Motley Fool analyst Matt Koppenheffer sits down with Rick Engdahl for a side-of-desk interview about banks. Are they really that hard to understand? Can the big banks be trusted? Join us for a discussion that sheds some light on banks from Citigroup to Wells Fargo, as well as some of the smaller players.
Many investors shy away from the complexity of banks. In this video segment, Matt reveals that, while some aspects of the industry can be confusing, the bulk of it is actually fairly straightforward, consisting of the deposits, loans, and fees that everyone is already familiar with on the consumer side.
A full transcript follows the video.
Matt Koppenheffer: One of the funny things for me is that, for investors when they look at banks, that’s a lot of the reaction. “Oh, they’re too complicated. I can’t understand it.”
I can understand where people are coming from, for sure, but spending a lot of time looking at banks, I have a very different viewpoint from that. Even when we look at the big banks, most of their business, most of their revenue, comes from the really simple, basic-banking business, which is you take money from depositors — or you “get” money from depositors. If I say “take,” that may sound a little bit bad, in terms of the banks.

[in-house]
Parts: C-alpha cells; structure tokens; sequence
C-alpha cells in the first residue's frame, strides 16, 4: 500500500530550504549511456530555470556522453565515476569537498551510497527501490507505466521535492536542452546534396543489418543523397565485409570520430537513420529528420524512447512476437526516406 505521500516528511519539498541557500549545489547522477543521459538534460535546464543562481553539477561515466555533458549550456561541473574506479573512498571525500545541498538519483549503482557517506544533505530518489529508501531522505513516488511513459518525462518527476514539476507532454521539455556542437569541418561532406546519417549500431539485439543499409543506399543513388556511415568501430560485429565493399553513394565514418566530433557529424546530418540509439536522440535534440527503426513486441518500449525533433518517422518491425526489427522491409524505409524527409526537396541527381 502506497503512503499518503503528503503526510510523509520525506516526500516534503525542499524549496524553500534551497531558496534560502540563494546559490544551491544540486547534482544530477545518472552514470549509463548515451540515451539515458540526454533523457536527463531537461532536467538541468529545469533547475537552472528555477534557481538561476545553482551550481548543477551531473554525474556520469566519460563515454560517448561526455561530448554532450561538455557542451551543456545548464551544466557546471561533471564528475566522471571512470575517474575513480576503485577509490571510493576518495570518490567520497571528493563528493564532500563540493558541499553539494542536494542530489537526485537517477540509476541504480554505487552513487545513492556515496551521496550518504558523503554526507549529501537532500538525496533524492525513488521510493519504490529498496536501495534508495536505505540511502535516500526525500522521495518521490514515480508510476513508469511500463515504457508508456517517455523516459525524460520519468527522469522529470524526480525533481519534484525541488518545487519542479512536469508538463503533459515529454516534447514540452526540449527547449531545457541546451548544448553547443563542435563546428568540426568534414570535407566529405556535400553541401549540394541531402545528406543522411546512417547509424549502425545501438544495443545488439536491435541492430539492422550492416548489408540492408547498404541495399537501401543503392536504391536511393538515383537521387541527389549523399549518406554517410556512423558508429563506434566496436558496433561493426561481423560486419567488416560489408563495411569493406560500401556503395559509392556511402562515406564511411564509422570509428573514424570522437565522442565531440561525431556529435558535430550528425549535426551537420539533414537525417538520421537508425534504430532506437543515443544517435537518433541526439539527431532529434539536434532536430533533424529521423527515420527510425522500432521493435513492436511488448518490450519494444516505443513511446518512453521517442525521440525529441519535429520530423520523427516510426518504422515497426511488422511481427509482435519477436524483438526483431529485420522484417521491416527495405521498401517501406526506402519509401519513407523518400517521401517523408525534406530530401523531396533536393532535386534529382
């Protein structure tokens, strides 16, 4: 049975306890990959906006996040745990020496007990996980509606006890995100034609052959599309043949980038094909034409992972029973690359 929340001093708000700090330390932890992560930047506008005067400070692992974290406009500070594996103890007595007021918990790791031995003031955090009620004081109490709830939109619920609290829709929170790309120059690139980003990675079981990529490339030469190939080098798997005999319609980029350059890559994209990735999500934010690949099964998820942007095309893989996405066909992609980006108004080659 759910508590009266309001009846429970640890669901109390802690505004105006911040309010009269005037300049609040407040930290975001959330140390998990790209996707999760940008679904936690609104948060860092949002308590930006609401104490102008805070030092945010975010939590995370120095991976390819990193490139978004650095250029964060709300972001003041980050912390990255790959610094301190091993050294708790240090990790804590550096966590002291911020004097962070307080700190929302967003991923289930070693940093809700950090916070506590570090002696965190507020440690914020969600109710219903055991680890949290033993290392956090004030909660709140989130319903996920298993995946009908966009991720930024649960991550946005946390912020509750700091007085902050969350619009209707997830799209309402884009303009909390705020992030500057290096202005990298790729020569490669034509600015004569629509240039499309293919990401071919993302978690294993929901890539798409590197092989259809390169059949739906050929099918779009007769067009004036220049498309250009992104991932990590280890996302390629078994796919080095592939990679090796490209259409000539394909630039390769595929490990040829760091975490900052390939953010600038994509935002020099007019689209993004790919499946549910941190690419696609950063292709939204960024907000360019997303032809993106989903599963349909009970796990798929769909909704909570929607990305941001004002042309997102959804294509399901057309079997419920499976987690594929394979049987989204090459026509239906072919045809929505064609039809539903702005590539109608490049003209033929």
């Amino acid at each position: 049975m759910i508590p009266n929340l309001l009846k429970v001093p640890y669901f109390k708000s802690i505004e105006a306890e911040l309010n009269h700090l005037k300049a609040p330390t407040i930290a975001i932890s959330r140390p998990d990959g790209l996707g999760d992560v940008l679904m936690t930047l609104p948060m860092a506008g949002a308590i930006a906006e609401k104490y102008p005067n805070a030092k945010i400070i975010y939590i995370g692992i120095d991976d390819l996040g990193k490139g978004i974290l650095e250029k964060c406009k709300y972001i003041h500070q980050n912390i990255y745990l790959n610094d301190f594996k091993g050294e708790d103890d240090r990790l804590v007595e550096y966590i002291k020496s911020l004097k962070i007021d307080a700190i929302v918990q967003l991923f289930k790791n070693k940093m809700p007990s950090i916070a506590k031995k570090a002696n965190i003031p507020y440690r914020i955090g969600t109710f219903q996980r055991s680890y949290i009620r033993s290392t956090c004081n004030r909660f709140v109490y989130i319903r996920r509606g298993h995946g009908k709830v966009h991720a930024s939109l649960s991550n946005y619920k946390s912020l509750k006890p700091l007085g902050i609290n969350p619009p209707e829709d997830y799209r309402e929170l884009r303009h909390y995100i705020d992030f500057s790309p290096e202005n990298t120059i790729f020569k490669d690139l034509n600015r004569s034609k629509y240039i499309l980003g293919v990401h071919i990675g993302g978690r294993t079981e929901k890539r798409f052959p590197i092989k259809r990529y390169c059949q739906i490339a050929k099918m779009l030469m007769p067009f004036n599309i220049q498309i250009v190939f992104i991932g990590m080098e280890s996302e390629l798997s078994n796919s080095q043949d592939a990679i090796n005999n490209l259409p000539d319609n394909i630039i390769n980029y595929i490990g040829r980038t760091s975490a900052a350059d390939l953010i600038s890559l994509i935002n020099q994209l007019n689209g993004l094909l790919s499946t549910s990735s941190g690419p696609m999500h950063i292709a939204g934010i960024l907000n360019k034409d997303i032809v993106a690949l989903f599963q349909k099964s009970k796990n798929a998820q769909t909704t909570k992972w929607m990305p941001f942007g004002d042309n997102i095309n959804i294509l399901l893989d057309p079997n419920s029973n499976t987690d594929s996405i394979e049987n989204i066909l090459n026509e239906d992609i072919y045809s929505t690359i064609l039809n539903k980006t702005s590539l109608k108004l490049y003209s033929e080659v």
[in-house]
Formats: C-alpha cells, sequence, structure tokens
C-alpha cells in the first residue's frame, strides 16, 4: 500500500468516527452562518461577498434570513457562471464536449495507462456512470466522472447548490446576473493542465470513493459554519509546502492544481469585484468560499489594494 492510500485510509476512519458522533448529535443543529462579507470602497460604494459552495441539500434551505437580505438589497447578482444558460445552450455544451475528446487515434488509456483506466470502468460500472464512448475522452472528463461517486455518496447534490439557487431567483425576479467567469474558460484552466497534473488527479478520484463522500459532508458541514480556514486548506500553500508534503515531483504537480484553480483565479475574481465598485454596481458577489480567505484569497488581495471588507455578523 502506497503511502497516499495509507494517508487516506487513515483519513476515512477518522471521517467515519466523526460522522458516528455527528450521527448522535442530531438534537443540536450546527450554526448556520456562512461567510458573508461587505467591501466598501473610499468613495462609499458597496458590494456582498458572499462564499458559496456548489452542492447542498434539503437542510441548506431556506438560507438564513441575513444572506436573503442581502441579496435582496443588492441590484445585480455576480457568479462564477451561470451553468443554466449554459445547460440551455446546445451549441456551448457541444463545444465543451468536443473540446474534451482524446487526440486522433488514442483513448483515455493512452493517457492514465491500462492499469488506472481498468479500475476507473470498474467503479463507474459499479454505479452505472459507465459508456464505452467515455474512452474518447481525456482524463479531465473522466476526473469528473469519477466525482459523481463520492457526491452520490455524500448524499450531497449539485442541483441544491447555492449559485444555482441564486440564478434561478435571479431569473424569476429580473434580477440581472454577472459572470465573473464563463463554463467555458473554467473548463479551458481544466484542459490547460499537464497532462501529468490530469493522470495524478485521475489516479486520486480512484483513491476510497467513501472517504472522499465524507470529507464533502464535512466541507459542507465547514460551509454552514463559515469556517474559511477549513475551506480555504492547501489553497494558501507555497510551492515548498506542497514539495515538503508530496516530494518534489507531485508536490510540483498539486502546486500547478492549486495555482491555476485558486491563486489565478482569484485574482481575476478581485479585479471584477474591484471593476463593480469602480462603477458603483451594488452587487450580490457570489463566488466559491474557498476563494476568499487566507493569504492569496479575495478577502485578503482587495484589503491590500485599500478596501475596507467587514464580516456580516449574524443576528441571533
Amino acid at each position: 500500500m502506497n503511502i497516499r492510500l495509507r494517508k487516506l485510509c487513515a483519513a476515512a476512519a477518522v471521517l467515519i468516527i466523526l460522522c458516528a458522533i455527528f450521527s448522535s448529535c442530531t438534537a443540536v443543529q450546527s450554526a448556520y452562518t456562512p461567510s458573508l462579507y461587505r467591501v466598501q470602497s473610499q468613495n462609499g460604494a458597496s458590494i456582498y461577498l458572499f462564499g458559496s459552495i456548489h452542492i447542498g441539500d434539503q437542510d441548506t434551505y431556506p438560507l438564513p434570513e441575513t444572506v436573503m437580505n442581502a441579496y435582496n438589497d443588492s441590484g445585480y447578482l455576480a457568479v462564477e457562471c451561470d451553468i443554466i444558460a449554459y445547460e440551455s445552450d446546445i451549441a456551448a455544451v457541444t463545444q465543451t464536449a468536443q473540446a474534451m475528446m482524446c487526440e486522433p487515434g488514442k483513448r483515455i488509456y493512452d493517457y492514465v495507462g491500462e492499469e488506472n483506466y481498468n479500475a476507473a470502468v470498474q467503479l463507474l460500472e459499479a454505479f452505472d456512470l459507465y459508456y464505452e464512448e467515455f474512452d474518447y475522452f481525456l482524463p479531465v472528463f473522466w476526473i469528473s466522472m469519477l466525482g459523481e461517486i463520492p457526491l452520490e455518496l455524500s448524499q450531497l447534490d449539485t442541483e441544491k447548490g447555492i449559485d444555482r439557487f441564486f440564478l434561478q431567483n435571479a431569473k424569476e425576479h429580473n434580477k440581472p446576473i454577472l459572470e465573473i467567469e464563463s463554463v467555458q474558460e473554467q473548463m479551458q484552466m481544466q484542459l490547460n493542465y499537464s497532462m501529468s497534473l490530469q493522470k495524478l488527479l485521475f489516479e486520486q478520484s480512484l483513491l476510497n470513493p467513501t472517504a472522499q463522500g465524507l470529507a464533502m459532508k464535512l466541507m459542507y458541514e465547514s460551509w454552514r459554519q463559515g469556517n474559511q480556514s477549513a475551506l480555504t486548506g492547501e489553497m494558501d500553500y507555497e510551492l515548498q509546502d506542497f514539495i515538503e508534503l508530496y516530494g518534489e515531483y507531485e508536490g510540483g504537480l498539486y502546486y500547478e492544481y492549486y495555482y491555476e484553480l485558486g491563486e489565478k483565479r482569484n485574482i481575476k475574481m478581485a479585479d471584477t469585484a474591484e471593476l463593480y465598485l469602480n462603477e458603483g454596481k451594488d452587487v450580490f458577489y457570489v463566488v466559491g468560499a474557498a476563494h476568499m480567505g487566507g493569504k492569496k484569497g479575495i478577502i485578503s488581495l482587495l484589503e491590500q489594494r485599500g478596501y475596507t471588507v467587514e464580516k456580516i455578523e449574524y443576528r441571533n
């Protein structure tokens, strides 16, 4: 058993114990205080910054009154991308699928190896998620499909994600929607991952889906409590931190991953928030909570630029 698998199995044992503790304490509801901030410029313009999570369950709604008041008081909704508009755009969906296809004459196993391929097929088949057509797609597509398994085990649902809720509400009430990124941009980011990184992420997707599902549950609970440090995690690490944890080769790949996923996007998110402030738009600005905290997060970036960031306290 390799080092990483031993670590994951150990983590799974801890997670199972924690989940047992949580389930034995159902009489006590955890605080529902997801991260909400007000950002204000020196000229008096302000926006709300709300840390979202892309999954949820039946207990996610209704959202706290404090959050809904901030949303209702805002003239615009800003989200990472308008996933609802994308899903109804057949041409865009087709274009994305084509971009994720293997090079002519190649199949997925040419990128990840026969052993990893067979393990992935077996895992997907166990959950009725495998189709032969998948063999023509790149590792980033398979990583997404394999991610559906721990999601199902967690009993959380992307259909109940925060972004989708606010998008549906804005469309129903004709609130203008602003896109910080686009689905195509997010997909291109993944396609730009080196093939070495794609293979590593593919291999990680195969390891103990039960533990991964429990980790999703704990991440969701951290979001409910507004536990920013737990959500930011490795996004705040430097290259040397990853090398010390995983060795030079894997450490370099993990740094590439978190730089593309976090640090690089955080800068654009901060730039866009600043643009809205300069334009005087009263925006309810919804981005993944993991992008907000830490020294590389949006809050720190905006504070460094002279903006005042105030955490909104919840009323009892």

You get money from depositors, and you turn around and you lend that money out to people, to buy homes, for student loans, for business loans; all these kind of loans. That business, of taking deposits and lending it out, that’s about 50% of the business for even the biggest banks out there — JPMorgan Chase & Co (NYSE:JPM), Bank of America Corp (NYSE:BAC) — this is half of their business.
Then, the other half of the business, it’s fee-based businesses. In some cases, this is the stuff that people hate, like overdraft fees and that sort of thing, but a lot of it, too, is things like transaction processing. When you make a transaction in X given location, it’s got to figure out a way to work its way through the banking system, and get that money from wherever your money is, to wherever you just spent it.
There are fees that happen within the system there, that gets the money from one place to another, and banks make fee money on that. That’s pretty straightforward, good business.